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Choice Word Choices

Xanthippe from Guillaume Rouillé’s Promptuarii Iconum Insigniorum
Wry wit helps with mothering..
If we were discussing someone whose behavior was dubious,
We might play at upping the ante. “She has a mind like a steel trap.”
“One rusted shut”
“It snapped on nothing long ago, but she hasn’t noticed since.”

I got tongue-sharpening lessons from my grandma. If someone was not the sharpest knife in the drawer,
She’d shake her head and mutter, “It’s a sad thing when cousins marry.”

Such banter gets tricky, though. Moms are supposed to set an example.
Teach our progeny to see the other point of view. Take the higher road. Use language fit for all ears.
Not get so carried away with insults that you say things about or to a person that are only funny if you’re not that person. Mean things you say that come to haunt you, like Marley’s ghost. Only more often than Christmas.

Once, when my oldest was in fourth grade, he and some neighbor boys kevetched about two girls.
The boys, including the girls’ brothers, solemnly concluded these girls were ... bitches! Chuffed, they gaffauwed about it for quite awhile afterwards.
Or so I was told by the mother of one of the girls, whose sings-like-a-canary son had blabbed all.
My son was downcast. He felt bad that the girl knew he’d said that. Also, that he’d got caught.

I’d seen that girl strut her mean girl stuff. I didn't mind him letting off steam without trying to rub it in her face. As she cheerfully had done to others.
People do judge each other – far more than just fourth grade boys.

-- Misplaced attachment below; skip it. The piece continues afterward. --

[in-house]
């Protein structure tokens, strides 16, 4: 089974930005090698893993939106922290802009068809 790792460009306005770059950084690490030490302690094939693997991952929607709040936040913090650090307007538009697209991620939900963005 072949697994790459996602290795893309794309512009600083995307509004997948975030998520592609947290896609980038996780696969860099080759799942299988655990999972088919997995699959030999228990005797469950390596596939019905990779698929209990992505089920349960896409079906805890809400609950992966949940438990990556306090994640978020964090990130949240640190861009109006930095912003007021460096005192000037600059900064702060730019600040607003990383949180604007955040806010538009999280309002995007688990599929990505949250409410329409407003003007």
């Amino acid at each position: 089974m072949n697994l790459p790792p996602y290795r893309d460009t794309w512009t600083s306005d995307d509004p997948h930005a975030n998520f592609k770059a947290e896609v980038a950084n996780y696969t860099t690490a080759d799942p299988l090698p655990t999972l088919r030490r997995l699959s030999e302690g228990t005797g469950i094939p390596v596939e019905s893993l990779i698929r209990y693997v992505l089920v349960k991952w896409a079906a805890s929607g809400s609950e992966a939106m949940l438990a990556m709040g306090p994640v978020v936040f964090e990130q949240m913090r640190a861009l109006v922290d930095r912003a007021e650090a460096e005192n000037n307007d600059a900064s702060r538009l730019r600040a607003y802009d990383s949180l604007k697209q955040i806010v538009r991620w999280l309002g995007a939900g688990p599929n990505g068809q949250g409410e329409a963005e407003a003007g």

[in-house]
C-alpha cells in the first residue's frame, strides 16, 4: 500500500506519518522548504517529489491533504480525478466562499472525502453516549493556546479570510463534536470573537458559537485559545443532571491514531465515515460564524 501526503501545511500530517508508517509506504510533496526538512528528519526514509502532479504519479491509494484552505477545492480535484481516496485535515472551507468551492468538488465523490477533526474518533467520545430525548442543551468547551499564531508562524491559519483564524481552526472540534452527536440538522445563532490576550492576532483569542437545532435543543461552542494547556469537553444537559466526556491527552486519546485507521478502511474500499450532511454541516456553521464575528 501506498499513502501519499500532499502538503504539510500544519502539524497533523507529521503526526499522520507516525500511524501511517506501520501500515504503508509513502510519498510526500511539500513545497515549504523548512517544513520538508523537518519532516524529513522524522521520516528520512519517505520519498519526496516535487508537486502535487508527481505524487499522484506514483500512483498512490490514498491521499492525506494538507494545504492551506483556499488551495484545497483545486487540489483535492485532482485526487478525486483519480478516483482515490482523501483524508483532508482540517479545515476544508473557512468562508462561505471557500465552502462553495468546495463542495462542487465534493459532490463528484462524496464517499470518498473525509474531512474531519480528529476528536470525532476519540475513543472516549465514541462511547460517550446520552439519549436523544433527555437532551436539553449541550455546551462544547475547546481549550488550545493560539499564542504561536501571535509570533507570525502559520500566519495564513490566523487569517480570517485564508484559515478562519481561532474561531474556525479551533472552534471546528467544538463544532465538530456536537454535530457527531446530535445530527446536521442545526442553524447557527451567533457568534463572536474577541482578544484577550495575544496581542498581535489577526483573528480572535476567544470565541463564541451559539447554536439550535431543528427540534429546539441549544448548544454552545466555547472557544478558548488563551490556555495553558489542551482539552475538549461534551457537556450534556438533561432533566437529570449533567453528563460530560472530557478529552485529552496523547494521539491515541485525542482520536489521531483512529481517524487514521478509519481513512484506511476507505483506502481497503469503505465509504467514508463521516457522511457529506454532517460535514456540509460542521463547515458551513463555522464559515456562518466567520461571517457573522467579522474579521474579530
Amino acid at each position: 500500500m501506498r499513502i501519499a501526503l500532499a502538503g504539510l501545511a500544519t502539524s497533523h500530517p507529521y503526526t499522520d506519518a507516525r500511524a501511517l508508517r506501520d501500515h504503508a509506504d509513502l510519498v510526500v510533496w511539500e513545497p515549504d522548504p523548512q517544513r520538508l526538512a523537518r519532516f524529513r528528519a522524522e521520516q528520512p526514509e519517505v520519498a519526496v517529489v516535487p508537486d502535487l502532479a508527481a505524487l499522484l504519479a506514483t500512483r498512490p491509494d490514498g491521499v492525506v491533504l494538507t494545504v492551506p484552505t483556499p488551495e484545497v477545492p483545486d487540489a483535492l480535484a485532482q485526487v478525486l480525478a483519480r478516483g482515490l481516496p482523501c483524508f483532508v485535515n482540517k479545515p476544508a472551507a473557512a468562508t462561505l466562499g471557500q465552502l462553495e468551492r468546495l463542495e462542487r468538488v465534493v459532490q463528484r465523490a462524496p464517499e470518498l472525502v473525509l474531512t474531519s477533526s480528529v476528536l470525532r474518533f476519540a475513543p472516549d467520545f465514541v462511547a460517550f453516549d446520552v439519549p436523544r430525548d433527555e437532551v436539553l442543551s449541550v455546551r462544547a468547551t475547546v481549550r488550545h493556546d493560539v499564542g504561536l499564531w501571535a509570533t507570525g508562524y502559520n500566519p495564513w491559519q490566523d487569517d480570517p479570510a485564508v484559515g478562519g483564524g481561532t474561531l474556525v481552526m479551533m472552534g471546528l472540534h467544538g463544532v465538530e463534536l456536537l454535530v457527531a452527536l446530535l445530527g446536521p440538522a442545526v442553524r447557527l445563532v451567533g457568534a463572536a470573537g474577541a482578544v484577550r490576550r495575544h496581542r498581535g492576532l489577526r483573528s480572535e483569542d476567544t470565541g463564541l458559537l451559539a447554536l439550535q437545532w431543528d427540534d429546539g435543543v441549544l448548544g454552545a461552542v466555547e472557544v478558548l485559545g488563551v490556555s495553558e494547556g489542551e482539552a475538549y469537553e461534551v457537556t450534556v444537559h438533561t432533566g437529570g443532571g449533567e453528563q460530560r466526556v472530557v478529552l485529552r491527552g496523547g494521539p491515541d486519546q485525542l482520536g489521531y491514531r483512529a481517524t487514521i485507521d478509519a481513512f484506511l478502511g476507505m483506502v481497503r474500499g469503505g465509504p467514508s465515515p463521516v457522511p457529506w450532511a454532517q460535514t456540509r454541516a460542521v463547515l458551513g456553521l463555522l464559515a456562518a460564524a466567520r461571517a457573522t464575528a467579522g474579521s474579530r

Also, the snitch’s mom hadn’t suggested that her own precious angel darling had even been a wee bit remiss in telling tales. He'd called his sister a bitch in private and to her face. For which I was supposed to let my son "have it?" Deary me.
My wroth at my boy was well quenched even before I summoned him. Discussing discretion, wiser friend selection, might have been enough. 

Still, I taught him three words: Xanthippe, termagant, and shrew. Words hardly any grade school kids know. In fact, words that possibly very few grade school teachers (or neighborhood moms) know. I only knew them because my grandmother studied the classics. 

“Why say what people won’t understand?” he asked.

“Because you can say what you think without a hassle. Because you can smirk inside that you know what others don’t.”
“I especially like Xanthippe because you purge much venom with each syllable. Try saying each with a menacing pause in between.  Xan - Thip - E." 
"Hardly any words start with X, so all should be treasured. Yes, the word’s ‘history’ is surely more sexist than true. But [air kiss], a great word.”

“Use it in a sentence.”

“Be discreet in who you say what to so I never again hear from that Xanthippe down the street.”
And I never did.

For April 24, write a poem with at least one simile like those found in film noir.

Author’s note: Xanthippe was Socrates’s wife. She was significantly younger than he. Socrates reportedly said she was the most disputatious woman in Athens, which is what he liked about her. Others offered differing accounts.

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